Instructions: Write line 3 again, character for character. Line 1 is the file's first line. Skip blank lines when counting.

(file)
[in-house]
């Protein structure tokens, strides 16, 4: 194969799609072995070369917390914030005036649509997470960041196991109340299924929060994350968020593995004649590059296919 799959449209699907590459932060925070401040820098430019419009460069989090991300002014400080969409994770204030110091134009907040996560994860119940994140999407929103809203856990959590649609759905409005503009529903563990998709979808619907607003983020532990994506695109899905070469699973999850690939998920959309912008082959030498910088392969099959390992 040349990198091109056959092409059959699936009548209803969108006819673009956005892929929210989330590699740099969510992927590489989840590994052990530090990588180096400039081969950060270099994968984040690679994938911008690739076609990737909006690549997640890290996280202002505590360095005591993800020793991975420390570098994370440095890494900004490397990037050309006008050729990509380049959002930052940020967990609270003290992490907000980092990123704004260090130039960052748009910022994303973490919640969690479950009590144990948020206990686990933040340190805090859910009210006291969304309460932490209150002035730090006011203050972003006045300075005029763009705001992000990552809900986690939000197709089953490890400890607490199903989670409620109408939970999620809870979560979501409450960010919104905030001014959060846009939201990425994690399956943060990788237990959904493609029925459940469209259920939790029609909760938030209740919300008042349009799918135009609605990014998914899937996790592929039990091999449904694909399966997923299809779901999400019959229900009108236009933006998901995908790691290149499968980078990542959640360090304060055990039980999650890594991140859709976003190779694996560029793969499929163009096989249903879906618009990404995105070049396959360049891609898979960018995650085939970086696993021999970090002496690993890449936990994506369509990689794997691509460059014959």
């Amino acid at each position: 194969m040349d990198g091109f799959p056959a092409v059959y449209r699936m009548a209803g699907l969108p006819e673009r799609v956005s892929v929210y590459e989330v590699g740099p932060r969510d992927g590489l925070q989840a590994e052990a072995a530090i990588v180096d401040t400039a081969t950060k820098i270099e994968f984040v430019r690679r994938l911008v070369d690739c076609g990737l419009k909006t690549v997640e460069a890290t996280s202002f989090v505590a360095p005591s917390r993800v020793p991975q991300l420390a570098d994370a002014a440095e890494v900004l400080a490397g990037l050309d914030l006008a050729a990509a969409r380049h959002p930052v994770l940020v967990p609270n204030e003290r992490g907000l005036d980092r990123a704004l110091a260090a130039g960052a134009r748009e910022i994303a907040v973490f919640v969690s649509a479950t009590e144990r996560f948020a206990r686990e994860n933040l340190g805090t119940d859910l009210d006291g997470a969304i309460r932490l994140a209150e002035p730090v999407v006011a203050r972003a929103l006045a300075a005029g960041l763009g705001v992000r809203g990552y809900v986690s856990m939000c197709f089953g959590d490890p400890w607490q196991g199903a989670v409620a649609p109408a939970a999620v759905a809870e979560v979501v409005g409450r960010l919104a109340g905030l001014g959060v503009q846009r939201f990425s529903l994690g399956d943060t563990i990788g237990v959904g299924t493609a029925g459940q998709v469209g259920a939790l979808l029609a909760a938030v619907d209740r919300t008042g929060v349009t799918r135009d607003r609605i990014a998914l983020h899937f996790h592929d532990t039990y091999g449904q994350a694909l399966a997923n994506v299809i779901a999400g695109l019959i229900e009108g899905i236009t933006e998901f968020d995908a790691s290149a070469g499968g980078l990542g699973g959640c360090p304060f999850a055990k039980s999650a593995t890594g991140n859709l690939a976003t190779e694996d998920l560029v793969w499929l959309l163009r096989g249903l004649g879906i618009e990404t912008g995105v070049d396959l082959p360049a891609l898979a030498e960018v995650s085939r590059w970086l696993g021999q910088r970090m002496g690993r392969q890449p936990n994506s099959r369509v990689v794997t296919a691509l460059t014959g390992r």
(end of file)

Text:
């Amino acid at each position: 194969m040349d990198g091109f799959p056959a092409v059959y449209r699936m009548a209803g699907l969108p006819e673009r799609v956005s892929v929210y590459e989330v590699g740099p932060r969510d992927g590489l925070q989840a590994e052990a072995a530090i990588v180096d401040t400039a081969t950060k820098i270099e994968f984040v430019r690679r994938l911008v070369d690739c076609g990737l419009k909006t690549v997640e460069a890290t996280s202002f989090v505590a360095p005591s917390r993800v020793p991975q991300l420390a570098d994370a002014a440095e890494v900004l400080a490397g990037l050309d914030l006008a050729a990509a969409r380049h959002p930052v994770l940020v967990p609270n204030e003290r992490g907000l005036d980092r990123a704004l110091a260090a130039g960052a134009r748009e910022i994303a907040v973490f919640v969690s649509a479950t009590e144990r996560f948020a206990r686990e994860n933040l340190g805090t119940d859910l009210d006291g997470a969304i309460r932490l994140a209150e002035p730090v999407v006011a203050r972003a929103l006045a300075a005029g960041l763009g705001v992000r809203g990552y809900v986690s856990m939000c197709f089953g959590d490890p400890w607490q196991g199903a989670v409620a649609p109408a939970a999620v759905a809870e979560v979501v409005g409450r960010l919104a109340g905030l001014g959060v503009q846009r939201f990425s529903l994690g399956d943060t563990i990788g237990v959904g299924t493609a029925g459940q998709v469209g259920a939790l979808l029609a909760a938030v619907d209740r919300t008042g929060v349009t799918r135009d607003r609605i990014a998914l983020h899937f996790h592929d532990t039990y091999g449904q994350a694909l399966a997923n994506v299809i779901a999400g695109l019959i229900e009108g899905i236009t933006e998901f968020d995908a790691s290149a070469g499968g980078l990542g699973g959640c360090p304060f999850a055990k039980s999650a593995t890594g991140n859709l690939a976003t190779e694996d998920l560029v793969w499929l959309l163009r096989g249903l004649g879906i618009e990404t912008g995105v070049d396959l082959p360049a891609l898979a030498e960018v995650s085939r590059w970086l696993g021999q910088r970090m002496g690993r392969q890449p936990n994506s099959r369509v990689v794997t296919a691509l460059t014959g390992r």